A recent report from the Government Accountability Office (GAO) highlights a case that is very important to keep in mind when dedicating time and resources to proposals. It is important to comply with the specifications when delivering proposals, as the companies who protested this decision can now attest to. They lost a contract worth millions of dollars because they didn’t comply with the specified page limitations and the GAO’s ultimate decision was, “we deny the protests.”
So what happened?
IMPRES Technology Solutions, Intellisystems, Patriot Comm of Woodbridge, and Ideal System Solutions protested NASA’s exclusion of their proposals for further consideration for award. These companies included “letters of support” pages in the proposal and assumed that they would not count towards the strict 90 page limit imposed by the request.
The solicitation called for an eight-tab Proposal Volume II with a limitation of 90 pages, and specified that “pages submitted in excess of the limitations specified in this provision will not be evaluated by the Government and will be returned to the offeror in accordance with NFS [NASA FAR Supplement] 1815.204-70(b).” When the 60 pages of “letters of support” were included in the final page count, the remainder of the material was not considered.
Because this pertinent material was not considered, the proposal was deemed unacceptable and these companies were excluded from further evaluation. The companies maintained that the “letters of support” were incorrectly included in the page count, as they were extra documents in support of the main proposal and not directly a part of it.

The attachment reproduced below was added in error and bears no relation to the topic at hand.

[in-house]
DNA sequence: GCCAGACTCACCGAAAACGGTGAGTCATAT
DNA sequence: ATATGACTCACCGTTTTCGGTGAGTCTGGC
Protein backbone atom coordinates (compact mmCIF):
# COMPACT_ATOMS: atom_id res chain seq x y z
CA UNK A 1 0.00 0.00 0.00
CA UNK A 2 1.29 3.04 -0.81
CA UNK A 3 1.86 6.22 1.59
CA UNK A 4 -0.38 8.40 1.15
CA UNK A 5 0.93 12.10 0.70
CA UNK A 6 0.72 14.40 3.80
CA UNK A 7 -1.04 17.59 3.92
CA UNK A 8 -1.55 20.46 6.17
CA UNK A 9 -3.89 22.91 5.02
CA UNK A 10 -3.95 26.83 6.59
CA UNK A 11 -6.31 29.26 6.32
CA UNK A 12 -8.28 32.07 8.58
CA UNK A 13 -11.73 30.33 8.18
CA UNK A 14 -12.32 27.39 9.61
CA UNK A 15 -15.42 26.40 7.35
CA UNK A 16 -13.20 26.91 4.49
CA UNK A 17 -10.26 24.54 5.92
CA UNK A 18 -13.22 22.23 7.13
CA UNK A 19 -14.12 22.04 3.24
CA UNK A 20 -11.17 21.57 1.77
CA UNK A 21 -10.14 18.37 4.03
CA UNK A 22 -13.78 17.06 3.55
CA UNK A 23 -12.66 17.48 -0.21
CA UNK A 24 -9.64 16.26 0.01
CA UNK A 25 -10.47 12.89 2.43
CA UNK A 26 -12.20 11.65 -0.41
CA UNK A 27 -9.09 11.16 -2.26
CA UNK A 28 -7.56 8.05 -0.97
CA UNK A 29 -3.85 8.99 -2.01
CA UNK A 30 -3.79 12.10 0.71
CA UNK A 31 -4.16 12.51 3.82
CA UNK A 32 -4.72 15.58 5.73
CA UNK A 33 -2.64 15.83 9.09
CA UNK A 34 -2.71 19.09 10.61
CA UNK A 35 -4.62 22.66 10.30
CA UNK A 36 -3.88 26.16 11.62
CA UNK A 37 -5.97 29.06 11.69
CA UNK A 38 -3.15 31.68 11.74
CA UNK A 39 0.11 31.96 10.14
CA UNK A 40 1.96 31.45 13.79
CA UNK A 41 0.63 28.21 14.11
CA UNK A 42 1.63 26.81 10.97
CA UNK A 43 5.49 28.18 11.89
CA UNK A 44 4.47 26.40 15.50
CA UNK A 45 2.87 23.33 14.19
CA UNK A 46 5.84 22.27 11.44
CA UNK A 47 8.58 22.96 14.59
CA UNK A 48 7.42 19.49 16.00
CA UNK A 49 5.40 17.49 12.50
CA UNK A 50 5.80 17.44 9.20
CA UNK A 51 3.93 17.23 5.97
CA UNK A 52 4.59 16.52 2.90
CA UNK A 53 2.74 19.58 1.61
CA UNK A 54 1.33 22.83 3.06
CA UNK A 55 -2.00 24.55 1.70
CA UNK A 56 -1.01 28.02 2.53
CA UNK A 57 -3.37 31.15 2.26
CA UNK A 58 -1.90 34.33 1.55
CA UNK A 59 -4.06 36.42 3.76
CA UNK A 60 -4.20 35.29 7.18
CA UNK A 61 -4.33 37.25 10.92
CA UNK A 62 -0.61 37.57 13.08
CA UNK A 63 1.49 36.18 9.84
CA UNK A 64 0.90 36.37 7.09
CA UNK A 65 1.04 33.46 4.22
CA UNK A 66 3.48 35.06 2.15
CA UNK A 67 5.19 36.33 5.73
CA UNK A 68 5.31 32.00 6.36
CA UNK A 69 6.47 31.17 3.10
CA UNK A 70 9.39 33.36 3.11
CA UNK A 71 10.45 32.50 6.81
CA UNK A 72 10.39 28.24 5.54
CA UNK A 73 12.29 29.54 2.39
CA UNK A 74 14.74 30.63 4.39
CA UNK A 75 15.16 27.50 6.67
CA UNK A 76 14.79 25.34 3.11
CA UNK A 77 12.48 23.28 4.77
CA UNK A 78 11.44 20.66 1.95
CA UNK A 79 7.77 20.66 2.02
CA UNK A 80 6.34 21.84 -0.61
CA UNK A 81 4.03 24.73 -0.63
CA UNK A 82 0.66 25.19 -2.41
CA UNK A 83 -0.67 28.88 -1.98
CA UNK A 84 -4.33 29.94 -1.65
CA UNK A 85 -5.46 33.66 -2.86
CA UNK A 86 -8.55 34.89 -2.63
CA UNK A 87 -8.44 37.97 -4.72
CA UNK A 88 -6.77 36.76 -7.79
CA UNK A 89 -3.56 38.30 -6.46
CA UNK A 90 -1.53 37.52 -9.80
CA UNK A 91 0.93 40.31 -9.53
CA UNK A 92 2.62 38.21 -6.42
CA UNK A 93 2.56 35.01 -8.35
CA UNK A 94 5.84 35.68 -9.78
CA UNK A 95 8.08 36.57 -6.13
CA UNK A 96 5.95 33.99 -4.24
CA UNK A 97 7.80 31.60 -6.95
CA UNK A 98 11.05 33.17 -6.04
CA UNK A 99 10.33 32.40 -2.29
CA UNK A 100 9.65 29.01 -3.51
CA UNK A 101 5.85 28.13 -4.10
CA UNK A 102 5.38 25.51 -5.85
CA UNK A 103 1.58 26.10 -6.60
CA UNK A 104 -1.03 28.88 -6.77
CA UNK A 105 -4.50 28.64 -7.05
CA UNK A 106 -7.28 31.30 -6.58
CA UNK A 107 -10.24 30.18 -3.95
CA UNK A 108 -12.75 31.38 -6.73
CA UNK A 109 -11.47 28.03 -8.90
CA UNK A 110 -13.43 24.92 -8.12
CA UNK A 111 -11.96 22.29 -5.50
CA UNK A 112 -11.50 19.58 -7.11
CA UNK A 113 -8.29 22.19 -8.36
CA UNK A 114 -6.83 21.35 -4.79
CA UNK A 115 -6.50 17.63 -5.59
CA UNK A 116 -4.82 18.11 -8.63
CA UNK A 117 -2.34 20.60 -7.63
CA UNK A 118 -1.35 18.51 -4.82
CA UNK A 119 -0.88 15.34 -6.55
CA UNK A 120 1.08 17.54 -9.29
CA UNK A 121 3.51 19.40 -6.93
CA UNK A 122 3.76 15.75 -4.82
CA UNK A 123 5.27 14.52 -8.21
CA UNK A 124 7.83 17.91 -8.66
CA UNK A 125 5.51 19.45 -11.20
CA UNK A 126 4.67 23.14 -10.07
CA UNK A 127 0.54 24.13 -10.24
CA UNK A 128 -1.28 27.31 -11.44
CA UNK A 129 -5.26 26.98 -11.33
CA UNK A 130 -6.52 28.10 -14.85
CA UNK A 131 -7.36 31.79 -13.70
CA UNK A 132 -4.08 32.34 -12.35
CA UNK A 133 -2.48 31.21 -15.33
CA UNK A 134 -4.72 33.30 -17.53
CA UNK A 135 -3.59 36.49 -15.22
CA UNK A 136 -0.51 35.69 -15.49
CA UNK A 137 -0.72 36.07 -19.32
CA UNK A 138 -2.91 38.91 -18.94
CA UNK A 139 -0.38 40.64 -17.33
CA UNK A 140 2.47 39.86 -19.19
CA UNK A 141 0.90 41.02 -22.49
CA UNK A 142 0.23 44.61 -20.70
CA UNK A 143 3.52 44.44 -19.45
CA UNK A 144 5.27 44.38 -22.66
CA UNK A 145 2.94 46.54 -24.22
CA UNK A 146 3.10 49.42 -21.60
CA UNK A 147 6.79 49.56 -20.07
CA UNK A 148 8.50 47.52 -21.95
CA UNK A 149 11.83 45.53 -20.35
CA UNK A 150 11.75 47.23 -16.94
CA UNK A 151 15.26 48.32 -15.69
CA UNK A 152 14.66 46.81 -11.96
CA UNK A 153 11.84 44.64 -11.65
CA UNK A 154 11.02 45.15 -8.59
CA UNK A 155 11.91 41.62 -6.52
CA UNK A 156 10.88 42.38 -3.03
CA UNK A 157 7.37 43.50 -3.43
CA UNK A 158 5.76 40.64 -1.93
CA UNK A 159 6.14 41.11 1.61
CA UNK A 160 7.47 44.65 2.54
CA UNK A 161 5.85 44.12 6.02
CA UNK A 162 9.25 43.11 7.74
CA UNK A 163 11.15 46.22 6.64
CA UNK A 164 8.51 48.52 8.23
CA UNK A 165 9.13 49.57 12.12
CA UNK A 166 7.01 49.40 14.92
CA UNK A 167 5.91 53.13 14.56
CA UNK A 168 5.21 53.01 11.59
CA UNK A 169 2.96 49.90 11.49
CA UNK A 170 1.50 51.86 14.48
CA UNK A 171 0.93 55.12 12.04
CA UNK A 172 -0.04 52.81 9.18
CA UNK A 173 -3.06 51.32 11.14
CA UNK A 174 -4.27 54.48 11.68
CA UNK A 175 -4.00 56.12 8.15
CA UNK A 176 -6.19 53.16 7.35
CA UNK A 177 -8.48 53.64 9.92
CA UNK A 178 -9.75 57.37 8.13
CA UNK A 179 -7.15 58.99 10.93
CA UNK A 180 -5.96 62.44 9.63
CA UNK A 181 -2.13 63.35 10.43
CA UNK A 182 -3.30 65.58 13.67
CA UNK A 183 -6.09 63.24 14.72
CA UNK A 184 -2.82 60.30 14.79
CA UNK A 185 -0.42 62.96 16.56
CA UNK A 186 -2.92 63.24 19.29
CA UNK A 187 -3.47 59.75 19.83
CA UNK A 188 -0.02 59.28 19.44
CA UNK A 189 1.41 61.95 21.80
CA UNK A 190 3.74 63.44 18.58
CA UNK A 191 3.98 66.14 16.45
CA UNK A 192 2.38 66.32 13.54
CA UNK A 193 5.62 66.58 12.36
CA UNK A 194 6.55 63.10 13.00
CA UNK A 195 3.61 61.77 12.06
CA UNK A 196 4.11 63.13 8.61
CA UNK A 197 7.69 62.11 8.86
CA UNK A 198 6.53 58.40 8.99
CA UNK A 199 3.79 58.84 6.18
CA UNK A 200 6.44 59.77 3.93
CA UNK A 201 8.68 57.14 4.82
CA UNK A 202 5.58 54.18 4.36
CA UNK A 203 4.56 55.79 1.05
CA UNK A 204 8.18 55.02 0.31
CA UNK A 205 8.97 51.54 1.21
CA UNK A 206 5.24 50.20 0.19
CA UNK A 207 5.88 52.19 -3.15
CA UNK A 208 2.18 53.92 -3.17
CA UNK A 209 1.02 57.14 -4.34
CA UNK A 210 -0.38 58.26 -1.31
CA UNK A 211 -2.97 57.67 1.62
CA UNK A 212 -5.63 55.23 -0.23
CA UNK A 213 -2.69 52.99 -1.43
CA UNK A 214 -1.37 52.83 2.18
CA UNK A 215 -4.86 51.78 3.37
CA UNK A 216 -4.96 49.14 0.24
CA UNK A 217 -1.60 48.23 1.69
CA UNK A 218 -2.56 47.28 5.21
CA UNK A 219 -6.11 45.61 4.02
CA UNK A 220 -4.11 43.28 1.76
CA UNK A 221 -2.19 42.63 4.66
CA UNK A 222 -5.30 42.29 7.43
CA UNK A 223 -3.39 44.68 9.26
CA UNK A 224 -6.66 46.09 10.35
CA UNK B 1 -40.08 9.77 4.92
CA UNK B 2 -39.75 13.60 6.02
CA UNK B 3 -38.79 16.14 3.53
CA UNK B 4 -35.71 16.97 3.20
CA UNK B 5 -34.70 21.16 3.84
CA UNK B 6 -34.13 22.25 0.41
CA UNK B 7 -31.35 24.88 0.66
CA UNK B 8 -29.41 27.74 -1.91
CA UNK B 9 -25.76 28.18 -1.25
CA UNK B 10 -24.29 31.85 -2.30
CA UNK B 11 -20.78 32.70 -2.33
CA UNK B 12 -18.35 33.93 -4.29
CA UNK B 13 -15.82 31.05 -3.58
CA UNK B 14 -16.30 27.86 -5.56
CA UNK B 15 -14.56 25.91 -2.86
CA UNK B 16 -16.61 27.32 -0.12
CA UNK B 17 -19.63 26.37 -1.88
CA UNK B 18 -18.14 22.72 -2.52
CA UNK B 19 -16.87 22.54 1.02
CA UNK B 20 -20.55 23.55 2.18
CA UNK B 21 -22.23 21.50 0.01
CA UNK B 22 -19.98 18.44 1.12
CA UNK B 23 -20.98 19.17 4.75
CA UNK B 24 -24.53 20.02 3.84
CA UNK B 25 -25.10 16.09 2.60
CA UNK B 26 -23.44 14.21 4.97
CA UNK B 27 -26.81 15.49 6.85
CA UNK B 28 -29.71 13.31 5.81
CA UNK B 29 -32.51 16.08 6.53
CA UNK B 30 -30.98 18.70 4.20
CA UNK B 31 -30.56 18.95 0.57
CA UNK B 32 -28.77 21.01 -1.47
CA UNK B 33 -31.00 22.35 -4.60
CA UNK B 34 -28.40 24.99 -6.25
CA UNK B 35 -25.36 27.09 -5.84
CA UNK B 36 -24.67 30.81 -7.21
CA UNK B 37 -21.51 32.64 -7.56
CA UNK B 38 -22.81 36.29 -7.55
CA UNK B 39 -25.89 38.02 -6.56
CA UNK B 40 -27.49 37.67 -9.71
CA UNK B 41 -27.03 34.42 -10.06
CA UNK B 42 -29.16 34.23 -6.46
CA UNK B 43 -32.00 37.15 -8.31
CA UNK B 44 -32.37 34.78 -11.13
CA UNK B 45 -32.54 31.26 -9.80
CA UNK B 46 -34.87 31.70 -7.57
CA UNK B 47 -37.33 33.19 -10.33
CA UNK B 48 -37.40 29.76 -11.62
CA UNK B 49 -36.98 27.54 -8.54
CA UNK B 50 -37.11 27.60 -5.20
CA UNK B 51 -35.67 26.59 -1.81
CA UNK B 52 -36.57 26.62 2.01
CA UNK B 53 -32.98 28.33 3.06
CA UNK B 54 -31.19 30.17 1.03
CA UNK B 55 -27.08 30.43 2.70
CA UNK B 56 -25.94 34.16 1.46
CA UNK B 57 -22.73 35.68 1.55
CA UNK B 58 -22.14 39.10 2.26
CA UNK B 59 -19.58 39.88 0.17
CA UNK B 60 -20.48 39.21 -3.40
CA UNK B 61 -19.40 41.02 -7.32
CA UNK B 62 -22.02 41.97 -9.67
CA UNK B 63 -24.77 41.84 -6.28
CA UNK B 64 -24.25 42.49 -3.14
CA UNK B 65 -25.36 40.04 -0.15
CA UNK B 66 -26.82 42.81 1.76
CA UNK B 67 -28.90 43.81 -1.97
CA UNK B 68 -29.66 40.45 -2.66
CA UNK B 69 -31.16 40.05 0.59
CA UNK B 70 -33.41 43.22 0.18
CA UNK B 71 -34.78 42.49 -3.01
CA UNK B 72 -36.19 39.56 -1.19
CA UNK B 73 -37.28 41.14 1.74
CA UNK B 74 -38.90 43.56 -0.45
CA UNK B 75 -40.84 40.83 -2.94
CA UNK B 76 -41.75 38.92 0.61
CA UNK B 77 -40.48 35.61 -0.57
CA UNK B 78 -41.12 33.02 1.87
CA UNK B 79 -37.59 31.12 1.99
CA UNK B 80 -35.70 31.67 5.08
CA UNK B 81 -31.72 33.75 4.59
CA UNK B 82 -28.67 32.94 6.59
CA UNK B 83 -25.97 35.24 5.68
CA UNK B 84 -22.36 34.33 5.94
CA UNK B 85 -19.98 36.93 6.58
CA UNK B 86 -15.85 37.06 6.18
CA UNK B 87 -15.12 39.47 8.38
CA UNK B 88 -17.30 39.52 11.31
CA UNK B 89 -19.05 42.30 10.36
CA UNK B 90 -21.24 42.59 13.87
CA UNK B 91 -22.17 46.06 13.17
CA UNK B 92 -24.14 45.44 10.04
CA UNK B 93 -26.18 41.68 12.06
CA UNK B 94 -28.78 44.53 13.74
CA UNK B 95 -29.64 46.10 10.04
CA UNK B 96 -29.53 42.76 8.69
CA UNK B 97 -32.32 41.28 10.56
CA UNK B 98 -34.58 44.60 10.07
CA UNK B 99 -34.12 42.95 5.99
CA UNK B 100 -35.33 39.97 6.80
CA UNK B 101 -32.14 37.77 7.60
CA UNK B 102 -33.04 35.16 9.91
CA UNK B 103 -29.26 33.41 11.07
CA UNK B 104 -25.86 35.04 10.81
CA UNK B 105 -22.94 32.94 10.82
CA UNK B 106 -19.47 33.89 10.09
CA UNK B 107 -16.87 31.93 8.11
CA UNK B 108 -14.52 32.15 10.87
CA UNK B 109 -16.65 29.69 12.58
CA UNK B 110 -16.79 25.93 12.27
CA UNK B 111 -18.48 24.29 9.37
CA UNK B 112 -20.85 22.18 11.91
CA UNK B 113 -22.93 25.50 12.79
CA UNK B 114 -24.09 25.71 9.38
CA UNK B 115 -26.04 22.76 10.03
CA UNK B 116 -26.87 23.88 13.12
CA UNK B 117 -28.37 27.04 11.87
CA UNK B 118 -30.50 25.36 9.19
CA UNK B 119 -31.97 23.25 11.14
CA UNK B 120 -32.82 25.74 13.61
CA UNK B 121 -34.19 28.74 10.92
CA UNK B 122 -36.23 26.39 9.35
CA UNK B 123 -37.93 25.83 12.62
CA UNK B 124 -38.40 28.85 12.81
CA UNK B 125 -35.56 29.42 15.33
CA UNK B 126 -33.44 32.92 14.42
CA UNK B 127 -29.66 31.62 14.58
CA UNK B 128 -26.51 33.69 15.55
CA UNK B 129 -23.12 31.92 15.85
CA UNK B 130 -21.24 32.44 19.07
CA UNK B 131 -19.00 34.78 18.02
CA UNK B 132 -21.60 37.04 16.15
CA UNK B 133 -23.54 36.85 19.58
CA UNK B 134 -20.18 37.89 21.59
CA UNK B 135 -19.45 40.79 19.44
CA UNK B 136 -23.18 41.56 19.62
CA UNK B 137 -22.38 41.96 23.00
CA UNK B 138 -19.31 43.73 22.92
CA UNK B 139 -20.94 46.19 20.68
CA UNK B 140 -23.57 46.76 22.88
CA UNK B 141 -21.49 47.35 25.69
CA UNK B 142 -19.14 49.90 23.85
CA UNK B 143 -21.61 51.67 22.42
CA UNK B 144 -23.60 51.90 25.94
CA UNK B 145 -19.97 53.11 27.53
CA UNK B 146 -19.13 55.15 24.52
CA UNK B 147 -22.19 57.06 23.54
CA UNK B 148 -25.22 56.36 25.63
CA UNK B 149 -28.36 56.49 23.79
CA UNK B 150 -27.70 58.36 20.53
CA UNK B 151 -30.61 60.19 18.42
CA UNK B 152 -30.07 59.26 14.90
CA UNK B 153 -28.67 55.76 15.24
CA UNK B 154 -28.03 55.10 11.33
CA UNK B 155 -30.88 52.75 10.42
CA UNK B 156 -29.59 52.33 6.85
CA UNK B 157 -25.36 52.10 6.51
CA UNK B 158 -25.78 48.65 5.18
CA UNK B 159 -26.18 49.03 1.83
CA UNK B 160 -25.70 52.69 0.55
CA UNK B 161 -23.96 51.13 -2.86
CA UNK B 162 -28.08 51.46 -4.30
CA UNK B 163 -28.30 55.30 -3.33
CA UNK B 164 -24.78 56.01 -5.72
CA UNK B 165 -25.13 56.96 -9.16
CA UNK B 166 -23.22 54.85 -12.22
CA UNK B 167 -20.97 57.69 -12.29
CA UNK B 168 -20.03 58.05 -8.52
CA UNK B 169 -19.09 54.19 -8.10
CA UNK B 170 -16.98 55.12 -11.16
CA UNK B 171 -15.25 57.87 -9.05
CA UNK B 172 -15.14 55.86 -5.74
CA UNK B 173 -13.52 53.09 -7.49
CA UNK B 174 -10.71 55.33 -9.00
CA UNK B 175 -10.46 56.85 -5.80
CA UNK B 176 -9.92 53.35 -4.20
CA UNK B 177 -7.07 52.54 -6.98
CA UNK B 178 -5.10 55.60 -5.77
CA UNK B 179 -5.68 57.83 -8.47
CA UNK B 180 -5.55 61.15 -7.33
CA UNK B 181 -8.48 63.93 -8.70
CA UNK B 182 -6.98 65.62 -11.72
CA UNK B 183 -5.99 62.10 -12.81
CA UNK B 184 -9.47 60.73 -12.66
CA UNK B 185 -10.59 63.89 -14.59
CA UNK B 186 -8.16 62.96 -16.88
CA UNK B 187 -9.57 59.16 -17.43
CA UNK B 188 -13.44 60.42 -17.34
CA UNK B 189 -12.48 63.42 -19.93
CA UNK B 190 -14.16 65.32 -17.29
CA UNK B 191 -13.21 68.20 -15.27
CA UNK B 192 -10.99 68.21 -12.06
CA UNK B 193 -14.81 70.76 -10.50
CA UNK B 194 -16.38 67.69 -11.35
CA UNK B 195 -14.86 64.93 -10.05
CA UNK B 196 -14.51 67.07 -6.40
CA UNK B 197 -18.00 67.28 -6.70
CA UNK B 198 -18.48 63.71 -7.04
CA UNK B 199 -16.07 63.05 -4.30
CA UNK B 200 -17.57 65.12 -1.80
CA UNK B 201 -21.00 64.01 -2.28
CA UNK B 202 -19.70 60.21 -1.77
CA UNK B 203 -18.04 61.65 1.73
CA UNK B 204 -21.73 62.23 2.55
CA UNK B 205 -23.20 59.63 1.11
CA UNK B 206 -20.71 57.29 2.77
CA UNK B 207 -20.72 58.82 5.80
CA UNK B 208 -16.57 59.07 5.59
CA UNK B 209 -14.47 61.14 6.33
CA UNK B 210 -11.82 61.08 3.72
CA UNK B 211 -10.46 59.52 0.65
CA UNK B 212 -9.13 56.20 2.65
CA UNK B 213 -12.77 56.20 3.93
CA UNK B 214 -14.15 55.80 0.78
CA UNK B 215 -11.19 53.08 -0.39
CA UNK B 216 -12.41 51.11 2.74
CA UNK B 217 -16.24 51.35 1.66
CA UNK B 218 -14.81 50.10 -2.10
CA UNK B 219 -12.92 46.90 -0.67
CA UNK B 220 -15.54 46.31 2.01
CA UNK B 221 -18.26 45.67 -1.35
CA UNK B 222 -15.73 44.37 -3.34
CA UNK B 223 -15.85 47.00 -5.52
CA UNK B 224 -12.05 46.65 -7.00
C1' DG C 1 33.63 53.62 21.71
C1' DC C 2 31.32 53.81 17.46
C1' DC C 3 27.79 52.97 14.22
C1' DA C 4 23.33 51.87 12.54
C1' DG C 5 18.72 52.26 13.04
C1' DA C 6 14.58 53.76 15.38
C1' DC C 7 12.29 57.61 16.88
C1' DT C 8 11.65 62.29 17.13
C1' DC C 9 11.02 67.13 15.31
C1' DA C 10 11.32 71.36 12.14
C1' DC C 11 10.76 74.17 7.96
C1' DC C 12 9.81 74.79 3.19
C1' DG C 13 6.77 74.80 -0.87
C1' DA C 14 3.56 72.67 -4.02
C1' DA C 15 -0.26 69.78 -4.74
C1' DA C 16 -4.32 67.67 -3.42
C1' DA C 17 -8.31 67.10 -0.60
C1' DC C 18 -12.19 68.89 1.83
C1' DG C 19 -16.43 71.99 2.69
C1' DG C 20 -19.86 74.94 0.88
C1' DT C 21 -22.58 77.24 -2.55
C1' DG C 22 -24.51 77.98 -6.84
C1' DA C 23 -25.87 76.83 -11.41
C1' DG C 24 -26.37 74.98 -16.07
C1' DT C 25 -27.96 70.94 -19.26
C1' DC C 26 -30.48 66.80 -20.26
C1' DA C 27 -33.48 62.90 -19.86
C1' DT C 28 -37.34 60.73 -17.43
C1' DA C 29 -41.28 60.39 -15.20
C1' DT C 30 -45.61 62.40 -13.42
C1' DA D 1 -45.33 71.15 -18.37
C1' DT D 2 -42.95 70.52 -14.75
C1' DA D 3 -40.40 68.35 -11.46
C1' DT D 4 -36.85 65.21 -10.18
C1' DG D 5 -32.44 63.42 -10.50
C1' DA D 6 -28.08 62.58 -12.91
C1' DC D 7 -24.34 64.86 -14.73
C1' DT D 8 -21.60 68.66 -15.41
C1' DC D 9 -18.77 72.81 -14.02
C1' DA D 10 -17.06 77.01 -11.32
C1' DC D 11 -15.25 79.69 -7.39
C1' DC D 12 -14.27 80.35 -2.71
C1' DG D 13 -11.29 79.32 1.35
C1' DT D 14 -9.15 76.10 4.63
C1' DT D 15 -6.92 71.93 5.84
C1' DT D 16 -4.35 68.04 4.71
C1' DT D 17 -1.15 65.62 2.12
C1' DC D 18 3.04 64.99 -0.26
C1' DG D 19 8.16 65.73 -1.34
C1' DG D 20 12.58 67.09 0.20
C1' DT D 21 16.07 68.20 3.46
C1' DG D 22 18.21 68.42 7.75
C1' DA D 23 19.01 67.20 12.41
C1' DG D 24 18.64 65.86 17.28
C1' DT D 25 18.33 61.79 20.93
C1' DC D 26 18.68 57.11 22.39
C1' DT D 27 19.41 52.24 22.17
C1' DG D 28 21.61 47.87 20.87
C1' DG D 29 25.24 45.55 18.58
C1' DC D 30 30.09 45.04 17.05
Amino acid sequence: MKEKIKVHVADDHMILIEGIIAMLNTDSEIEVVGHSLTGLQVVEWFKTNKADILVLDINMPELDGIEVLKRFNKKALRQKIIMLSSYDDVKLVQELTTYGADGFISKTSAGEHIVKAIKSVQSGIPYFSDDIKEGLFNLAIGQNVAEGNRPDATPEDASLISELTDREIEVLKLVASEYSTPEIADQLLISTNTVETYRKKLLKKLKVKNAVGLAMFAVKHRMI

The GAO found nothing improper about NASA’s decision and noted, “as a general matter, offerors must prepare their proposals within the format limitations set out in an agency’s solicitation, including any applicable page limits.” This is crucial information for all potential government contractors to heed – follow the format no matter what.
Proposals take up too much time and resources to have them be excluded for the small details, and as these companies found out, protests of this nature will fall on deaf ears. The guidelines are all plainly laid out for contractors to see, and they should follow them if they want their proposal to be considered. Paying attention to the details at this level is a matter of utmost importance, as demonstrated by this case with NASA.
For more information about proposal compliance or for help writing, contact TargetGov and we’ll see how we can best help you.